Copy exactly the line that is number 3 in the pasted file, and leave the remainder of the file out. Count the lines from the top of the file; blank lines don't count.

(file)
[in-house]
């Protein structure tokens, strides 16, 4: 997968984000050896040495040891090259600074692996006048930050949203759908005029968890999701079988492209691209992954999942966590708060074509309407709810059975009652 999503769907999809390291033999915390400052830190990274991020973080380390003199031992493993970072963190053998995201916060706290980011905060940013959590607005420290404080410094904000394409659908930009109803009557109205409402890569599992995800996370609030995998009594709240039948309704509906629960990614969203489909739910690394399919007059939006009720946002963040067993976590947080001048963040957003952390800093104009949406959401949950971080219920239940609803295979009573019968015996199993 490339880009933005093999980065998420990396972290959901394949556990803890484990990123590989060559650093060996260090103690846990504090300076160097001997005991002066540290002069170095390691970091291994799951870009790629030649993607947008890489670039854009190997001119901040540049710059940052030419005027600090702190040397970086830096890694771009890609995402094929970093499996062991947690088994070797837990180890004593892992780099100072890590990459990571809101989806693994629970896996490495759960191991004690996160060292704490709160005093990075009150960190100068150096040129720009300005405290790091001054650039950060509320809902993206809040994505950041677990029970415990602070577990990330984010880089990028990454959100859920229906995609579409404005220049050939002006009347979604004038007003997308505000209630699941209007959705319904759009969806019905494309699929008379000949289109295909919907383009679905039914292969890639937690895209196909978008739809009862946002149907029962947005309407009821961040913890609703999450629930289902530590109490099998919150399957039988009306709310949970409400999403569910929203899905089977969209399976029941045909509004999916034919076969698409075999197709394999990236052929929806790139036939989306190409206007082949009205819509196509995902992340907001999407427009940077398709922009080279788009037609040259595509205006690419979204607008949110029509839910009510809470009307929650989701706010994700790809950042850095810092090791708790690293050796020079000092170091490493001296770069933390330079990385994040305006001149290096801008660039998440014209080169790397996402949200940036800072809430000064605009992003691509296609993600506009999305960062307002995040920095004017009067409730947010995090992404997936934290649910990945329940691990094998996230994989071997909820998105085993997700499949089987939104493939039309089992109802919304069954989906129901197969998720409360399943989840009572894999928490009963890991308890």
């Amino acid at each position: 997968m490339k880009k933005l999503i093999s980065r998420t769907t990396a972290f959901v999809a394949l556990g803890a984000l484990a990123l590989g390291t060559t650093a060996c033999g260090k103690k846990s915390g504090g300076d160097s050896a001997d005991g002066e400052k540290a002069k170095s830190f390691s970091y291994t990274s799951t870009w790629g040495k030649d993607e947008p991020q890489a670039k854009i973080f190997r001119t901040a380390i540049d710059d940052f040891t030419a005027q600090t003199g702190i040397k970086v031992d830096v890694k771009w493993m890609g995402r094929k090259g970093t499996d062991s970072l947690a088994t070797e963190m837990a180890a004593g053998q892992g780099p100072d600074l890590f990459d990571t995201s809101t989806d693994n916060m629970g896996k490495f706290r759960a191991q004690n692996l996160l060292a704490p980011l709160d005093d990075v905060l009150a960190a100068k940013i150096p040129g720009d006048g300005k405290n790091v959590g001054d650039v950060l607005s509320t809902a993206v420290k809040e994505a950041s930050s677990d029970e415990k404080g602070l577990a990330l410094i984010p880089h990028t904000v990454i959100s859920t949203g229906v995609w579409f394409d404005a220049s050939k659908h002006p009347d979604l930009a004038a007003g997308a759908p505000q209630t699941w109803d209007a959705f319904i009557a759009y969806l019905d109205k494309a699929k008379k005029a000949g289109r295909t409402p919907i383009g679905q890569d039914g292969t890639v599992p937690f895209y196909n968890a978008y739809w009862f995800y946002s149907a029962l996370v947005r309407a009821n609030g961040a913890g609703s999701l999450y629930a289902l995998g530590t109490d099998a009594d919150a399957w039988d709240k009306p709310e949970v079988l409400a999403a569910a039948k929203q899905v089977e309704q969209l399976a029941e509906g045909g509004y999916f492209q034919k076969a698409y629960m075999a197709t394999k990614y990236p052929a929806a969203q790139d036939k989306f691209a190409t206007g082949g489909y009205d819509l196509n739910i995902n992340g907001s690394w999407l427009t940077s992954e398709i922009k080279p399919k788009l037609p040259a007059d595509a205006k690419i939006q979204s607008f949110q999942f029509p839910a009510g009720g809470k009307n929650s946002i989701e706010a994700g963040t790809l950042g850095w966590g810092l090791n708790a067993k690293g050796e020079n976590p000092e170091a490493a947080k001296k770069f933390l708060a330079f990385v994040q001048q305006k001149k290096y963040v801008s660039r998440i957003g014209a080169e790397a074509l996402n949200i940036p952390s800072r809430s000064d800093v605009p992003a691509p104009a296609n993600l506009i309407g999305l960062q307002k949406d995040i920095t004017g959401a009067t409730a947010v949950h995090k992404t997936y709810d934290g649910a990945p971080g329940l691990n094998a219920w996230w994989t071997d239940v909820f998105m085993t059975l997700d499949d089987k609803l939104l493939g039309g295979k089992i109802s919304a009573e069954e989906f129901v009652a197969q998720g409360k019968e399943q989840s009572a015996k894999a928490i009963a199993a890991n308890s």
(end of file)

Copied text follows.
């Amino acid at each position: 997968m490339k880009k933005l999503i093999s980065r998420t769907t990396a972290f959901v999809a394949l556990g803890a984000l484990a990123l590989g390291t060559t650093a060996c033999g260090k103690k846990s915390g504090g300076d160097s050896a001997d005991g002066e400052k540290a002069k170095s830190f390691s970091y291994t990274s799951t870009w790629g040495k030649d993607e947008p991020q890489a670039k854009i973080f190997r001119t901040a380390i540049d710059d940052f040891t030419a005027q600090t003199g702190i040397k970086v031992d830096v890694k771009w493993m890609g995402r094929k090259g970093t499996d062991s970072l947690a088994t070797e963190m837990a180890a004593g053998q892992g780099p100072d600074l890590f990459d990571t995201s809101t989806d693994n916060m629970g896996k490495f706290r759960a191991q004690n692996l996160l060292a704490p980011l709160d005093d990075v905060l009150a960190a100068k940013i150096p040129g720009d006048g300005k405290n790091v959590g001054d650039v950060l607005s509320t809902a993206v420290k809040e994505a950041s930050s677990d029970e415990k404080g602070l577990a990330l410094i984010p880089h990028t904000v990454i959100s859920t949203g229906v995609w579409f394409d404005a220049s050939k659908h002006p009347d979604l930009a004038a007003g997308a759908p505000q209630t699941w109803d209007a959705f319904i009557a759009y969806l019905d109205k494309a699929k008379k005029a000949g289109r295909t409402p919907i383009g679905q890569d039914g292969t890639v599992p937690f895209y196909n968890a978008y739809w009862f995800y946002s149907a029962l996370v947005r309407a009821n609030g961040a913890g609703s999701l999450y629930a289902l995998g530590t109490d099998a009594d919150a399957w039988d709240k009306p709310e949970v079988l409400a999403a569910a039948k929203q899905v089977e309704q969209l399976a029941e509906g045909g509004y999916f492209q034919k076969a698409y629960m075999a197709t394999k990614y990236p052929a929806a969203q790139d036939k989306f691209a190409t206007g082949g489909y009205d819509l196509n739910i995902n992340g907001s690394w999407l427009t940077s992954e398709i922009k080279p399919k788009l037609p040259a007059d595509a205006k690419i939006q979204s607008f949110q999942f029509p839910a009510g009720g809470k009307n929650s946002i989701e706010a994700g963040t790809l950042g850095w966590g810092l090791n708790a067993k690293g050796e020079n976590p000092e170091a490493a947080k001296k770069f933390l708060a330079f990385v994040q001048q305006k001149k290096y963040v801008s660039r998440i957003g014209a080169e790397a074509l996402n949200i940036p952390s800072r809430s000064d800093v605009p992003a691509p104009a296609n993600l506009i309407g999305l960062q307002k949406d995040i920095t004017g959401a009067t409730a947010v949950h995090k992404t997936y709810d934290g649910a990945p971080g329940l691990n094998a219920w996230w994989t071997d239940v909820f998105m085993t059975l997700d499949d089987k609803l939104l493939g039309g295979k089992i109802s919304a009573e069954e989906f129901v009652a197969q998720g409360k019968e399943q989840s009572a015996k894999a928490i009963a199993a890991n308890s």